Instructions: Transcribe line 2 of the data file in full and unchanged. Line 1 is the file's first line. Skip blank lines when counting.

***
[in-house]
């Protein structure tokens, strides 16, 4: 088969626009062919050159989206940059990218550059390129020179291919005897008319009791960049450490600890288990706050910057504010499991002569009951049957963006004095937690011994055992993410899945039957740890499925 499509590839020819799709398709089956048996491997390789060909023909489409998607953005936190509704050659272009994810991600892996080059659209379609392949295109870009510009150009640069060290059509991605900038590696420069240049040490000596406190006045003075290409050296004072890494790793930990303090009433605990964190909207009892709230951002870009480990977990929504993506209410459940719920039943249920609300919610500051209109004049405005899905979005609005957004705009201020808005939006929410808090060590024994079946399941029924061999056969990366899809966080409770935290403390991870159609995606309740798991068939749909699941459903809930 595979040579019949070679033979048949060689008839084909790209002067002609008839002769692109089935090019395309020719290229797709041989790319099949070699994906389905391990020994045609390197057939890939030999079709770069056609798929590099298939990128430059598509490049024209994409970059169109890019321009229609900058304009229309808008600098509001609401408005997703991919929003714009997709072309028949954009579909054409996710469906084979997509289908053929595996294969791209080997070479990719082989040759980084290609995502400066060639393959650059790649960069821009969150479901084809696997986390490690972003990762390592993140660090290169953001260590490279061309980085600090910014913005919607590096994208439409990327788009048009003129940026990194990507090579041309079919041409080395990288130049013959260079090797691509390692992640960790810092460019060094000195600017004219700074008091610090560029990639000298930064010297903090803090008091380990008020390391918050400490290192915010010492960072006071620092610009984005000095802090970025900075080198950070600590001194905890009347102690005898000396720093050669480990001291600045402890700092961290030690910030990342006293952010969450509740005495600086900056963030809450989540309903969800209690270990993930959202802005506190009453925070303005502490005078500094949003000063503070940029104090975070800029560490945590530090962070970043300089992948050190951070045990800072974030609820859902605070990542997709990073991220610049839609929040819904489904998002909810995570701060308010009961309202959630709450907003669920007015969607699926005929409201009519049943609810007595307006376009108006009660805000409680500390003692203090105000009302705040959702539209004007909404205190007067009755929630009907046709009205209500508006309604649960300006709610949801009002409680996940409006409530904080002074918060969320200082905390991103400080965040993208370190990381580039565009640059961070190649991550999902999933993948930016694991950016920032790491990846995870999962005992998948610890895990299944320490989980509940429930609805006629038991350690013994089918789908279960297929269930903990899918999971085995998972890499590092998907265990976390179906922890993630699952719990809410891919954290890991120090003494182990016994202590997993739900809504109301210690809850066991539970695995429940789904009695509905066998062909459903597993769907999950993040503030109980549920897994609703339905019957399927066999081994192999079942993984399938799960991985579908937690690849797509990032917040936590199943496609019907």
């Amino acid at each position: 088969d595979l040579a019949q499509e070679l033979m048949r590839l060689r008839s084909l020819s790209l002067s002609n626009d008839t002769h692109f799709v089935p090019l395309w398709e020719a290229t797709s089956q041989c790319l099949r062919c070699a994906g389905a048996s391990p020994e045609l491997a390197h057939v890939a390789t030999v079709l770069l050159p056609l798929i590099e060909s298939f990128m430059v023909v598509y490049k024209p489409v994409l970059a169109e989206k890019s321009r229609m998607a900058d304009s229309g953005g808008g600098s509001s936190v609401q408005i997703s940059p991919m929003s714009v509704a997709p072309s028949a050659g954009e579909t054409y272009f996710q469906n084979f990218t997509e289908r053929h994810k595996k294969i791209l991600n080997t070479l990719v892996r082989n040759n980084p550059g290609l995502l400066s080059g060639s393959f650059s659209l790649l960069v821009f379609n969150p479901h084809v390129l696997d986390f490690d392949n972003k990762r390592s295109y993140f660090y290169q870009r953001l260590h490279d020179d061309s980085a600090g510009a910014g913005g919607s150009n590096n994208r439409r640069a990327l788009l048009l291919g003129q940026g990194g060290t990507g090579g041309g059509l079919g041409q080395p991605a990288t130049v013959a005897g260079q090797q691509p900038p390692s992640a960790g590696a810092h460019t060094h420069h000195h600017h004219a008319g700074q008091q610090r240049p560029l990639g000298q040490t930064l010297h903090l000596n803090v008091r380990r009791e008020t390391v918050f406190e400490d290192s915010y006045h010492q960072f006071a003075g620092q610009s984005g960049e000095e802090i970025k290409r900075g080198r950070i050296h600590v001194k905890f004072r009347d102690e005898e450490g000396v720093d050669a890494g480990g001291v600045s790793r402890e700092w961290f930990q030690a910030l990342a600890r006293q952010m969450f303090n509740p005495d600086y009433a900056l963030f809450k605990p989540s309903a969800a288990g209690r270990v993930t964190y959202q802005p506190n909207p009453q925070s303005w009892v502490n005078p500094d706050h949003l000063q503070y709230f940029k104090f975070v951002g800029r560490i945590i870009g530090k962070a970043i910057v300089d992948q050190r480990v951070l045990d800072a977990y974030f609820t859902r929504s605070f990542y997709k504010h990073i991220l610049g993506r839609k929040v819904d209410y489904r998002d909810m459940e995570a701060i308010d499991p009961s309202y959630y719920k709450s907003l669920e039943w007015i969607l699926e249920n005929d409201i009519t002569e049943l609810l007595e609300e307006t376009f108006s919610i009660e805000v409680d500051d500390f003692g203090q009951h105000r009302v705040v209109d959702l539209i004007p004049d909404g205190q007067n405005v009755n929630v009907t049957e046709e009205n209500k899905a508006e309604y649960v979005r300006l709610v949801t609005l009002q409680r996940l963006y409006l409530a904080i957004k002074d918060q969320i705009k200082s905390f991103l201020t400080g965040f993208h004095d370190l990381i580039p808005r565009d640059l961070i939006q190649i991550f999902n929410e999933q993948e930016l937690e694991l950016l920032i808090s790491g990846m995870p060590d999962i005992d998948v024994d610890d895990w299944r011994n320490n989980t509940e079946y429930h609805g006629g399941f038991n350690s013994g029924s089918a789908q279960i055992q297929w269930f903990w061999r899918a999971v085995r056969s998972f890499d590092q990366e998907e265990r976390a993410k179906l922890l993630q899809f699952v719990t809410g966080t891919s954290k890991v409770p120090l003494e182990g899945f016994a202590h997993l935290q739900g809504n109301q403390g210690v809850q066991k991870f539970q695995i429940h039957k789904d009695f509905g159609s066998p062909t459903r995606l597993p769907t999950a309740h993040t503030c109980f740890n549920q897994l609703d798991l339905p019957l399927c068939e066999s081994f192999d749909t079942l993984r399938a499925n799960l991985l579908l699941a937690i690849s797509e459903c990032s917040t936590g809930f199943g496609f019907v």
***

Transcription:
């Protein structure tokens, strides 16, 4: 088969626009062919050159989206940059990218550059390129020179291919005897008319009791960049450490600890288990706050910057504010499991002569009951049957963006004095937690011994055992993410899945039957740890499925 499509590839020819799709398709089956048996491997390789060909023909489409998607953005936190509704050659272009994810991600892996080059659209379609392949295109870009510009150009640069060290059509991605900038590696420069240049040490000596406190006045003075290409050296004072890494790793930990303090009433605990964190909207009892709230951002870009480990977990929504993506209410459940719920039943249920609300919610500051209109004049405005899905979005609005957004705009201020808005939006929410808090060590024994079946399941029924061999056969990366899809966080409770935290403390991870159609995606309740798991068939749909699941459903809930 595979040579019949070679033979048949060689008839084909790209002067002609008839002769692109089935090019395309020719290229797709041989790319099949070699994906389905391990020994045609390197057939890939030999079709770069056609798929590099298939990128430059598509490049024209994409970059169109890019321009229609900058304009229309808008600098509001609401408005997703991919929003714009997709072309028949954009579909054409996710469906084979997509289908053929595996294969791209080997070479990719082989040759980084290609995502400066060639393959650059790649960069821009969150479901084809696997986390490690972003990762390592993140660090290169953001260590490279061309980085600090910014913005919607590096994208439409990327788009048009003129940026990194990507090579041309079919041409080395990288130049013959260079090797691509390692992640960790810092460019060094000195600017004219700074008091610090560029990639000298930064010297903090803090008091380990008020390391918050400490290192915010010492960072006071620092610009984005000095802090970025900075080198950070600590001194905890009347102690005898000396720093050669480990001291600045402890700092961290030690910030990342006293952010969450509740005495600086900056963030809450989540309903969800209690270990993930959202802005506190009453925070303005502490005078500094949003000063503070940029104090975070800029560490945590530090962070970043300089992948050190951070045990800072974030609820859902605070990542997709990073991220610049839609929040819904489904998002909810995570701060308010009961309202959630709450907003669920007015969607699926005929409201009519049943609810007595307006376009108006009660805000409680500390003692203090105000009302705040959702539209004007909404205190007067009755929630009907046709009205209500508006309604649960300006709610949801009002409680996940409006409530904080002074918060969320200082905390991103400080965040993208370190990381580039565009640059961070190649991550999902999933993948930016694991950016920032790491990846995870999962005992998948610890895990299944320490989980509940429930609805006629038991350690013994089918789908279960297929269930903990899918999971085995998972890499590092998907265990976390179906922890993630699952719990809410891919954290890991120090003494182990016994202590997993739900809504109301210690809850066991539970695995429940789904009695509905066998062909459903597993769907999950993040503030109980549920897994609703339905019957399927066999081994192999079942993984399938799960991985579908937690690849797509990032917040936590199943496609019907």